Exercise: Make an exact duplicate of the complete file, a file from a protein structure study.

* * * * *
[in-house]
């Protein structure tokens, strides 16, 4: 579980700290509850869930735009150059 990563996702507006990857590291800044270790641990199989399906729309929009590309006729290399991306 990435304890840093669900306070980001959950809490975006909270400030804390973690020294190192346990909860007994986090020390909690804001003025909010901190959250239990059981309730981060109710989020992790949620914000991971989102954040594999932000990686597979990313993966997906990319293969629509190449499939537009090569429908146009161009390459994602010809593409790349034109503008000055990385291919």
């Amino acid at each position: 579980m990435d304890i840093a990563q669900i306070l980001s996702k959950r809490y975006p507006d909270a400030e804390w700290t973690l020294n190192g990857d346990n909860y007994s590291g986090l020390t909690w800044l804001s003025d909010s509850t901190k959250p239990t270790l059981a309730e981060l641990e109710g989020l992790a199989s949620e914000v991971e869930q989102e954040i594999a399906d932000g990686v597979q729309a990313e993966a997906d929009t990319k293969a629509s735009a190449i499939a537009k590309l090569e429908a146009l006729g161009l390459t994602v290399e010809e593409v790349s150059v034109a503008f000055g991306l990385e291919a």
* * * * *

[in-house]
């Protein structure tokens, strides 16, 4: 579980700290509850869930735009150059 990563996702507006990857590291800044270790641990199989399906729309929009590309006729290399991306 990435304890840093669900306070980001959950809490975006909270400030804390973690020294190192346990909860007994986090020390909690804001003025909010901190959250239990059981309730981060109710989020992790949620914000991971989102954040594999932000990686597979990313993966997906990319293969629509190449499939537009090569429908146009161009390459994602010809593409790349034109503008000055990385291919």
């Amino acid at each position: 579980m990435d304890i840093a990563q669900i306070l980001s996702k959950r809490y975006p507006d909270a400030e804390w700290t973690l020294n190192g990857d346990n909860y007994s590291g986090l020390t909690w800044l804001s003025d909010s509850t901190k959250p239990t270790l059981a309730e981060l641990e109710g989020l992790a199989s949620e914000v991971e869930q989102e954040i594999a399906d932000g990686v597979q729309a990313e993966a997906d929009t990319k293969a629509s735009a190449i499939a537009k590309l090569e429908a146009l006729g161009l390459t994602v290399e010809e593409v790349s150059v034109a503008f000055g991306l990385e291919a």